WHY YOUR DESIGN MUST STICK TO EMOTIONS

nternet today cannot be ignored as a living, thriving entity. It has a vivid personality which demands expansion and attention. Same is true for businesses sharing their space on it.

It won’t be wrong to say with so many businesses hoping onto the internet what it needs most is a committed audience. An audience, which trust its businesses and engages with it in profitable ways.

Functional and worthy online experiences can do the trick of bringing the business and audience together and keeping them engaged. However, this could get a bit tricky when we know how fickle the mind of an online consumer is. Online businesses are always on the lookout for best practices to enhance and empower their online engagement, by way, of continuous experimentation. Best examples of innovation are Apple and Kickstarter.

The bottom line is if you want to dig into your customer’s pocket your online identity must be trustworthy and value-giving. In addition, to being highly user-friendly or else you may lose to the competition.

It is no surprise that online companies are busy charting out unique personalities and identities for themselves. This approach has two benefits. Firstly, an easily identifiable online business is able to easily sell its products across. Secondly, an online business with an established identity is relatable and reliable. Such an approach by online companies creates an instant emotional connect with their target and potential audience, in the long run.

In the race to create and sustain an online identity are included businesses which are large corporations, start-ups or belong to savvy entrepreneurs.

One of the key benefits of having an online identity, weaved together by effective emotional design connects is that it treats a consumer as a human and not just another metrics. So, whether you are a multi-million company or a start-up, there is no running away from an emotionally, workable online design.

Let’s dig in more.

Emotional design is not a new discovery. In fact, emotions have put to great deal of good use in advertising campaigns. For instance, the emotional selling of burritos via a touching story via Chipotle’s scarecrowvideo is a case in point. Well, there are many which can be quoted here.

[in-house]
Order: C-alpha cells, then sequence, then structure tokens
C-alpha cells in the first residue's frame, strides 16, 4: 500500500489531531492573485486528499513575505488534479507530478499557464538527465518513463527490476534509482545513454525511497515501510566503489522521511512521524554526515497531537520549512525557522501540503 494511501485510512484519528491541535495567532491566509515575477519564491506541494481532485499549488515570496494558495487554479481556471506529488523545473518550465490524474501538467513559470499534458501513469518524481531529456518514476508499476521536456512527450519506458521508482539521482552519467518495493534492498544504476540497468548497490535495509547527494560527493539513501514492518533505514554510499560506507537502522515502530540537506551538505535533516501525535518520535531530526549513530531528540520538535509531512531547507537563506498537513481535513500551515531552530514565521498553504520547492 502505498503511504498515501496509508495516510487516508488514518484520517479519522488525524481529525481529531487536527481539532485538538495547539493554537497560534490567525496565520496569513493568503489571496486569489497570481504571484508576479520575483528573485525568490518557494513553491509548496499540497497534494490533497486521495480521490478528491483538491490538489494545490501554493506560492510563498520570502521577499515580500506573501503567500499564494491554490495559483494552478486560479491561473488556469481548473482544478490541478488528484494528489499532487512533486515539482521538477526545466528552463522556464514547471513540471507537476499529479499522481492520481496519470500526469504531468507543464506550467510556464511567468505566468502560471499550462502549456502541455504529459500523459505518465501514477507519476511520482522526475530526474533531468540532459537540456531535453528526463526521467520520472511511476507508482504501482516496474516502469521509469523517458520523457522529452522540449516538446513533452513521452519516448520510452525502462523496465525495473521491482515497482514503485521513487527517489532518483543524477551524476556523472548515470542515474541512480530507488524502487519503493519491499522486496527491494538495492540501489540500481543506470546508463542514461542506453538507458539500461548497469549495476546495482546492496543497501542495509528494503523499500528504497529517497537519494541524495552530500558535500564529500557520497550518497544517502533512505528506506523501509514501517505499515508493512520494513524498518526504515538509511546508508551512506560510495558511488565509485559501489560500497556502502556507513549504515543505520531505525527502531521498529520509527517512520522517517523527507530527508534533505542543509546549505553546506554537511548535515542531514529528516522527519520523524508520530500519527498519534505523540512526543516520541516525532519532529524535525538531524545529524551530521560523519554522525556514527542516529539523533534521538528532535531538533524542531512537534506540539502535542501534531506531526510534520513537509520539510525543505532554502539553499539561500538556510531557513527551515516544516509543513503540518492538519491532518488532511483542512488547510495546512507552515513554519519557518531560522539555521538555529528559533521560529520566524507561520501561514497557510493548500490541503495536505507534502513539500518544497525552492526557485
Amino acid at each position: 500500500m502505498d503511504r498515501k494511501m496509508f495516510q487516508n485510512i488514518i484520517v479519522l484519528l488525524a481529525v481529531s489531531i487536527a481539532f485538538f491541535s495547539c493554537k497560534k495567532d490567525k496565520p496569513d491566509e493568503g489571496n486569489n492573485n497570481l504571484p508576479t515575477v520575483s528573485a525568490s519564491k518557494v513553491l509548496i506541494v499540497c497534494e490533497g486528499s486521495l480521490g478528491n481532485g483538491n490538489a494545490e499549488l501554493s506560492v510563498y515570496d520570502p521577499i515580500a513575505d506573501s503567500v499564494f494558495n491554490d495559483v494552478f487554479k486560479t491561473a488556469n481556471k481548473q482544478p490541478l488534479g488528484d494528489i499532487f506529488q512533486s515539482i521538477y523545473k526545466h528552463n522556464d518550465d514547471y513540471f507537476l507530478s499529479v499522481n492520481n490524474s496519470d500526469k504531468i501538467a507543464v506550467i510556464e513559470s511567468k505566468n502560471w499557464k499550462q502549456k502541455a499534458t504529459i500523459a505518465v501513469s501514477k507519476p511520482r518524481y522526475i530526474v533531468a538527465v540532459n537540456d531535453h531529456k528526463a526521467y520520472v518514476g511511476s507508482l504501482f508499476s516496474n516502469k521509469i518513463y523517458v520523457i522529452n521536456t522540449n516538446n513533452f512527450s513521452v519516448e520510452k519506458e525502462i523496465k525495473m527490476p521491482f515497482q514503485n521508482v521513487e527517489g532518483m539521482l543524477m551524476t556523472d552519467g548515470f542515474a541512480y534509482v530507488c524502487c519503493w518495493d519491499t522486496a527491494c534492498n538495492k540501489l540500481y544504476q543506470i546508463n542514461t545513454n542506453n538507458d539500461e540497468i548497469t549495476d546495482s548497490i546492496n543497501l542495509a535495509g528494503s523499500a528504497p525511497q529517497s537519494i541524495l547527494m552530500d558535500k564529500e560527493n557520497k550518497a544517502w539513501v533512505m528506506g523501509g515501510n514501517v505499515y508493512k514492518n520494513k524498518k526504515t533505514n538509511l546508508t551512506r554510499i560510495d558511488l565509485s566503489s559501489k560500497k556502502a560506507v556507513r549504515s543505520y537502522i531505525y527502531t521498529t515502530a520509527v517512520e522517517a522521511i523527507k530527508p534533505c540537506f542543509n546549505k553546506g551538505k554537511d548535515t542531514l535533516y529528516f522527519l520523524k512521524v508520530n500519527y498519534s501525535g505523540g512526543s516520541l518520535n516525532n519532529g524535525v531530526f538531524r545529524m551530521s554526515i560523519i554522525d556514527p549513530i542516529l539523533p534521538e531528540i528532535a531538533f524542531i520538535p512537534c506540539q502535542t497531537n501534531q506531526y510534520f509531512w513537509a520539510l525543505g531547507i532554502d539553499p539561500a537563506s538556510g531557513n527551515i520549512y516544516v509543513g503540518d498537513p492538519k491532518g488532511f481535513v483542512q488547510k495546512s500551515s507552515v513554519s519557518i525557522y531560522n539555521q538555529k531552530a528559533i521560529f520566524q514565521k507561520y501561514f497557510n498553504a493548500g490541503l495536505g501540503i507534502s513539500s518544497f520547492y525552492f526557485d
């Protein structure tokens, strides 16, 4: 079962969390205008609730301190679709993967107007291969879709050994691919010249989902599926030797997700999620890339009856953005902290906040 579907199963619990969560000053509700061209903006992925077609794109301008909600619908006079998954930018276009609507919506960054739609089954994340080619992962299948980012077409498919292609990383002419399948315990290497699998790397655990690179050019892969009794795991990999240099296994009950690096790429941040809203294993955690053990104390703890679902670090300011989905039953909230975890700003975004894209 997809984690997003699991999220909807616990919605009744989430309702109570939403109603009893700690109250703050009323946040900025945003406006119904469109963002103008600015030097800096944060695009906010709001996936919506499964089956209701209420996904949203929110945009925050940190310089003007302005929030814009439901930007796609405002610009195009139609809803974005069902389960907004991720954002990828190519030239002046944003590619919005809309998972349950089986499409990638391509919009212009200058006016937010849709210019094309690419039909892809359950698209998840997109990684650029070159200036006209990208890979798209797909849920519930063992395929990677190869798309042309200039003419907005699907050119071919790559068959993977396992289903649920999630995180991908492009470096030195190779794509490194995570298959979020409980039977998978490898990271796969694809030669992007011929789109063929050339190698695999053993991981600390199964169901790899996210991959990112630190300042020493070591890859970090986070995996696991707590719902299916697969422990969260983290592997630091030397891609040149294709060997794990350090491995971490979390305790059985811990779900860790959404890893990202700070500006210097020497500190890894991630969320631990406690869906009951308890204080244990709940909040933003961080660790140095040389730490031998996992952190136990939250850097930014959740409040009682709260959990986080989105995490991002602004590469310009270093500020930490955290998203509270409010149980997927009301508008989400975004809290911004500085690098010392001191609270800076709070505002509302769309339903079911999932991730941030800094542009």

Emotional design takes the buyer-seller idea one-step further. It puts the buyer in the centre of the universe. It then tailors a beneficial idea/product/service around them. In more ways than one, consumer still remains the king by being served what exactly he/she demands/needs.

How does emotional design work?

Any online business must ask itself the following before delving into the idea of emotional connect via its design.

  • How will this serve/benefit our online customers better?
  • How will this website or product make its consumers easier?
  • What do they expect from their target or potential audience?

Another important aspect of emotional designing is — simplicity. Logical saying it is good to convey your business message via one strong emotion than to display an array of emotions. In other words, users must find it really easy and quick to know the advantage(s) they might or must expect from you. The idea is not to waste their time online and keep the whole process simple and quick. Single emotion can do this much better.

Let me explain with an example. Limit your online visitor’s choice. Place just one click-to-action button. Take the customer to the click-to-action button by evoking an emotional response such as “I need this product/service to solve my problem” or “This is within my budget I must share it with friends”.

Remember, a good emotional design is:

  • Easy to understand, i.e, easy navigation and logical placement of call-to-action buttons.
  • Attractive and inviting, i.e, key elements such as graphics, colour, layout are set in a theme and take the visitor from one point to the next.
  • Interesting and engaging, i.e, every element of the website evokes a craving in the visitor to know more and be guided
  • Unique, i.e, the business website has its own voice/personality which is easy to relate by any user
  • Easy to remember, i.e, the website and its elements have a good recall value without being confusing.

“Great design is the offspring of logic and emotion” — M. Cobanli

In conclusion

An effective emotional design can be summarised as,

  • Calculating first impression, i.e, how the look and feel of the website is able to retain the interest of its visitor?
  • Tasks established, i.e, what and how an interested visitor does on the website?
  • Value-creation, i.e, what a visitor established on the website? Was the website worth their time?

Emotion in design is not an individual element but a sum total of all rudiments of a website. From its theme, idea, layout to logo, just about everything holds a great and deep emotional-connect for the customer, or else they lose their chance of being discovered.

Apart from making your visitors feel really good by invoking positive emotions in them, a good emotional design is — informative. It tells them what products/services are being launched? Are there any events happening? How and where to contact in case of grievance and much more?

Emotional design guides its online users to take guided and informed decisions without breaking their attention span and their success lies in just this approach.

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